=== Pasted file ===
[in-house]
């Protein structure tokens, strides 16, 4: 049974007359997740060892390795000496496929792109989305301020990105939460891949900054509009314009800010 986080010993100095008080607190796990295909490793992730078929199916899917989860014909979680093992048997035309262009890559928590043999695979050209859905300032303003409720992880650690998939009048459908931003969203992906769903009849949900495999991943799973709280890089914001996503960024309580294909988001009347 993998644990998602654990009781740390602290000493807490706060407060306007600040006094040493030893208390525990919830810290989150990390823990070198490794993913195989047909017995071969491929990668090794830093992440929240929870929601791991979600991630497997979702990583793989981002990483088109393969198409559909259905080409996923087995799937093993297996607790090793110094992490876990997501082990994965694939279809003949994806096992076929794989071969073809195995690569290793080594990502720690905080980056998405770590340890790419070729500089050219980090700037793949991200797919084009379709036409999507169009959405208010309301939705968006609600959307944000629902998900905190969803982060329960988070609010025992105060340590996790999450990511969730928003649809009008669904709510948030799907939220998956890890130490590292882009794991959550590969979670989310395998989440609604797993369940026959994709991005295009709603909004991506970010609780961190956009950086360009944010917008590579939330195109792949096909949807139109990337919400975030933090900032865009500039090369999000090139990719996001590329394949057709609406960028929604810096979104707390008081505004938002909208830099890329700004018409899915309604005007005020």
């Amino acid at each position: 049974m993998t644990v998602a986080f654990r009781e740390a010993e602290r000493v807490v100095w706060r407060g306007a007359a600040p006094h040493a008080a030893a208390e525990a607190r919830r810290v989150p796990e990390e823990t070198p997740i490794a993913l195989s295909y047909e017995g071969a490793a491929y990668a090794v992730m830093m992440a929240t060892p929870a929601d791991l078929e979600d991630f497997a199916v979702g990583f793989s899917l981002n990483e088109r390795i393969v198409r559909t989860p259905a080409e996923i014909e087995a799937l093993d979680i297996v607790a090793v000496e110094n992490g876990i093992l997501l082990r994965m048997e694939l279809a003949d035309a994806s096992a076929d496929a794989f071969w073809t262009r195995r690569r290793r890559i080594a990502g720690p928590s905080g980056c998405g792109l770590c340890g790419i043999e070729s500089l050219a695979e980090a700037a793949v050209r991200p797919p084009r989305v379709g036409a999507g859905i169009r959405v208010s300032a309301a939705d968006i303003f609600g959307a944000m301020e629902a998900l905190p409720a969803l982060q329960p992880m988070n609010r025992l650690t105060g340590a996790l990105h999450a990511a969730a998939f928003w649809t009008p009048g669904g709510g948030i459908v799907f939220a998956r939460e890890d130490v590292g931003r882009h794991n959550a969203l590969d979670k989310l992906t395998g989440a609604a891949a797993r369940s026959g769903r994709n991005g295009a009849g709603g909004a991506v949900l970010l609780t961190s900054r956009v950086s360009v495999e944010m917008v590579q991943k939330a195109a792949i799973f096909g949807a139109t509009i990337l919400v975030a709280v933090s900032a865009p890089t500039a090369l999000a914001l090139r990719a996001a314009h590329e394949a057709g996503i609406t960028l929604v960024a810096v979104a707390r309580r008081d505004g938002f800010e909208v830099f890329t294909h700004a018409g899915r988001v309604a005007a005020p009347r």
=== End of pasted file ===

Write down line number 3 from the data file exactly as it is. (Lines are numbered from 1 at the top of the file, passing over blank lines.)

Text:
């Amino acid at each position: 049974m993998t644990v998602a986080f654990r009781e740390a010993e602290r000493v807490v100095w706060r407060g306007a007359a600040p006094h040493a008080a030893a208390e525990a607190r919830r810290v989150p796990e990390e823990t070198p997740i490794a993913l195989s295909y047909e017995g071969a490793a491929y990668a090794v992730m830093m992440a929240t060892p929870a929601d791991l078929e979600d991630f497997a199916v979702g990583f793989s899917l981002n990483e088109r390795i393969v198409r559909t989860p259905a080409e996923i014909e087995a799937l093993d979680i297996v607790a090793v000496e110094n992490g876990i093992l997501l082990r994965m048997e694939l279809a003949d035309a994806s096992a076929d496929a794989f071969w073809t262009r195995r690569r290793r890559i080594a990502g720690p928590s905080g980056c998405g792109l770590c340890g790419i043999e070729s500089l050219a695979e980090a700037a793949v050209r991200p797919p084009r989305v379709g036409a999507g859905i169009r959405v208010s300032a309301a939705d968006i303003f609600g959307a944000m301020e629902a998900l905190p409720a969803l982060q329960p992880m988070n609010r025992l650690t105060g340590a996790l990105h999450a990511a969730a998939f928003w649809t009008p009048g669904g709510g948030i459908v799907f939220a998956r939460e890890d130490v590292g931003r882009h794991n959550a969203l590969d979670k989310l992906t395998g989440a609604a891949a797993r369940s026959g769903r994709n991005g295009a009849g709603g909004a991506v949900l970010l609780t961190s900054r956009v950086s360009v495999e944010m917008v590579q991943k939330a195109a792949i799973f096909g949807a139109t509009i990337l919400v975030a709280v933090s900032a865009p890089t500039a090369l999000a914001l090139r990719a996001a314009h590329e394949a057709g996503i609406t960028l929604v960024a810096v979104a707390r309580r008081d505004g938002f800010e909208v830099f890329t294909h700004a018409g899915r988001v309604a005007a005020p009347r």